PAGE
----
Welcome to the fourth issue of Ligature Journal, in which we look at disruption in design.
Disruption by design isn’t a neutral act – it can be a powerful tool for good or bad; a buzz-word, a meaningless cliché; a way of challenging design thinking, or a means to camouflage sloppy thinking. Disruption is taught in design faculties in tertiary institutions around the world; it is the topic of TED talks, books and elevator pitches. It is as easy to dismiss as it is to embrace a superficial understanding of what disruption is, and what it can mean to design and designers.
We believe there is substance behind the buzzword sheen. While this journal cannot, and does not attempt to, exhaustively examine all the nuances of disruption as a powerful tool for change, we do hope that this issue will provoke thought (and provide some amusement). In these pages, you will find a range of definitions and examples of disruption; tools to help you disrupt your own patterns of design behaviour; and many personal (even vehemently idiosyncratic) responses to what disruption means to designers beyond its current status – as designer and teacher Jacqueline Hill puts it – as ‘lingo du jour’.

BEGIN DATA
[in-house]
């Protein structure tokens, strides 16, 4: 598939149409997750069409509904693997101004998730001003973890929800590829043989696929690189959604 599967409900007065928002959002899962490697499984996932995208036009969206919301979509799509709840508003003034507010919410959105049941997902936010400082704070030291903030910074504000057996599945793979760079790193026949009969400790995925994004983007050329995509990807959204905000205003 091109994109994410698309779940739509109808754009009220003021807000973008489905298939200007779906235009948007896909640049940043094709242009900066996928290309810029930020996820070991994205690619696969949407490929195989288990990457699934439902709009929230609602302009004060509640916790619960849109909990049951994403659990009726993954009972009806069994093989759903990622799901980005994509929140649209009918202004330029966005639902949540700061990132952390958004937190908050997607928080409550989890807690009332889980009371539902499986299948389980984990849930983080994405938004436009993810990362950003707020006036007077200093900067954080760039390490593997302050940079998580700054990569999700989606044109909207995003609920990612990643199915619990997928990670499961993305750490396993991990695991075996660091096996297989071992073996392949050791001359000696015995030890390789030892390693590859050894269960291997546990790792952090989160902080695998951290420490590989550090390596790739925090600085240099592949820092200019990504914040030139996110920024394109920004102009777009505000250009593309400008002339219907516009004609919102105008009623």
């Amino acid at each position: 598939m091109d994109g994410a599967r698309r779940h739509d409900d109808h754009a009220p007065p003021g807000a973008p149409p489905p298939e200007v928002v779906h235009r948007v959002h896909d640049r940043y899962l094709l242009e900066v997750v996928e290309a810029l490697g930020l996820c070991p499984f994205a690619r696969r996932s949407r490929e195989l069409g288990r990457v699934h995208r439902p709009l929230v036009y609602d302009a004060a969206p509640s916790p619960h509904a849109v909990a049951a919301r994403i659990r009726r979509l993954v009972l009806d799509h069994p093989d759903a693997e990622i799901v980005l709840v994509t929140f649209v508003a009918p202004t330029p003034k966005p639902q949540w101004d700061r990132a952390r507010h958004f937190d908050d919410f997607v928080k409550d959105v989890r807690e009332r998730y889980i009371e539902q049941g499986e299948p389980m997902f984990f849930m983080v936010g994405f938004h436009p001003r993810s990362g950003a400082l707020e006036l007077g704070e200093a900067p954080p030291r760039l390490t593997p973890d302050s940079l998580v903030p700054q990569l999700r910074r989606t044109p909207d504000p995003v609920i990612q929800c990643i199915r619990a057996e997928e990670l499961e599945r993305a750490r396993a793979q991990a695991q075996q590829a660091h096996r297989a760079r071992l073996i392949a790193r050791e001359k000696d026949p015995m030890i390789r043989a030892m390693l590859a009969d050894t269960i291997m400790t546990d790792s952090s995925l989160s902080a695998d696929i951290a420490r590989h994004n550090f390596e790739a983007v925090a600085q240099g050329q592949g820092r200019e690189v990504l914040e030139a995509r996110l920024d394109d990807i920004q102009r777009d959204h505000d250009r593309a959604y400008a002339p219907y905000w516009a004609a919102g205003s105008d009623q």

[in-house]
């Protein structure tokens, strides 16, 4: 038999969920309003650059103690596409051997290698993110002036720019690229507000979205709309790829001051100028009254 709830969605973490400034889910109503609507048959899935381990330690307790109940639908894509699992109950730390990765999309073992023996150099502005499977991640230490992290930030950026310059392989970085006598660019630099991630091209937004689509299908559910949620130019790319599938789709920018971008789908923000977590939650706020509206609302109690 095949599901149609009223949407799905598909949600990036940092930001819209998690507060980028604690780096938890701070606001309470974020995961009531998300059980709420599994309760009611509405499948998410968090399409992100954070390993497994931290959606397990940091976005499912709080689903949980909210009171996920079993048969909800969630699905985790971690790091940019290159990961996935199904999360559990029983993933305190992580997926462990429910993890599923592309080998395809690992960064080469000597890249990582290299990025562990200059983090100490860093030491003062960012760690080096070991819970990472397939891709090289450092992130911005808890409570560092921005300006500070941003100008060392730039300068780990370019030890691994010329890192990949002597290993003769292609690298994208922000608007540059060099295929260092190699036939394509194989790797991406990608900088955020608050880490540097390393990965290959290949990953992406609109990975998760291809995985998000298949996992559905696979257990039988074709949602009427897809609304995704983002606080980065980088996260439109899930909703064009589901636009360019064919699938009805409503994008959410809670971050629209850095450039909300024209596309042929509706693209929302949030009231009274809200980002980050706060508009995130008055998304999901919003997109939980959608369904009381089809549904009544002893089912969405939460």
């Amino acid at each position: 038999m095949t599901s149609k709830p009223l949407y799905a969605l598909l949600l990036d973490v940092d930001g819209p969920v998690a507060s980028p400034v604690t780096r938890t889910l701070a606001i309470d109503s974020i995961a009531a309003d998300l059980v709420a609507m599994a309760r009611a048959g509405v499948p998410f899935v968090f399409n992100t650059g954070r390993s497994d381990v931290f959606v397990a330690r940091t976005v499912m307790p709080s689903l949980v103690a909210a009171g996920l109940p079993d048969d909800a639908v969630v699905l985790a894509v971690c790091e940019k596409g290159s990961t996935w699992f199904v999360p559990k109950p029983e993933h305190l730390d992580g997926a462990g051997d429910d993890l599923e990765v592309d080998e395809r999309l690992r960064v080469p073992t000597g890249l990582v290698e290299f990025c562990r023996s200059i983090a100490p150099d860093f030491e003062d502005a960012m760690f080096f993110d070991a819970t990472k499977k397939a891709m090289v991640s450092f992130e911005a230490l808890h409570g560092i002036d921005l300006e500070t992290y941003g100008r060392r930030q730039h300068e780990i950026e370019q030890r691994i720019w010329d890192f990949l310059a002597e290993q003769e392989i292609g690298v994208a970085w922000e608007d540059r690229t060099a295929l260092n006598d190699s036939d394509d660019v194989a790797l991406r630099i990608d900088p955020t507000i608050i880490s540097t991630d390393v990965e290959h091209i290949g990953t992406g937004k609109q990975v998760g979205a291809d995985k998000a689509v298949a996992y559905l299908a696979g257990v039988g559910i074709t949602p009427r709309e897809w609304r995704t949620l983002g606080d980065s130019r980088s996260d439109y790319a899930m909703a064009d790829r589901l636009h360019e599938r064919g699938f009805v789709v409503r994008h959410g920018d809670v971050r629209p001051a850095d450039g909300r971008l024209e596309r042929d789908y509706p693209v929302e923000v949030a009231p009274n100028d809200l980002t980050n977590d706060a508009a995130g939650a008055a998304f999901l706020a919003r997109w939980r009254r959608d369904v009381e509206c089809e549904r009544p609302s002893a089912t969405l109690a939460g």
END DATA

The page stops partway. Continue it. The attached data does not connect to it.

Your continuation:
Designer, scientist and author Larry Constantine provides a user’s guide to the disruption that is collaborative creation. We get a close-up look at the magical sculptures of John Muntean, whose day job as a scientist is also about disrupting perception, and chat with landscape architect/urban designer Michael Spackman about the powerful disruptive tool of allowing ourselves to relinquish control. We meet Lorenzo Bocchi, whose personal belief in the positive force of disruption has had him move half-way around the world and choose to wake before dawn, regularly. Of course, not all ‘things’ said to be disruptive are actually disruptive. David Meier, head of design at domain.com.au, argues that the move of real estate sales online may look different, but that this is an industry ripe for true designed disruption.
And we also meet the natural disruptors – the young, enthusiastic designers who have generously given of their time and energy to create this issue, who inspire us with their cheerful and unceasing energy and ability to always ask ‘why?’ and ‘why not?’
Lorenzo Bocchi, Larry Constantine, Jacqueline Hill, Annika Keogh, David Meier, John Muntean, Michael Spackman, Neil Barnett, Andrew Barnum, Lissa Barnum, Jane Connory, Tim Jetis, Karen Kwok, Stefan Lie, Annette Lodge, Russell & Carolyn McFarland, Michael O’Brien, Graham Rendoth, Wayne Thompson, Mick Thorp, James de Vries.
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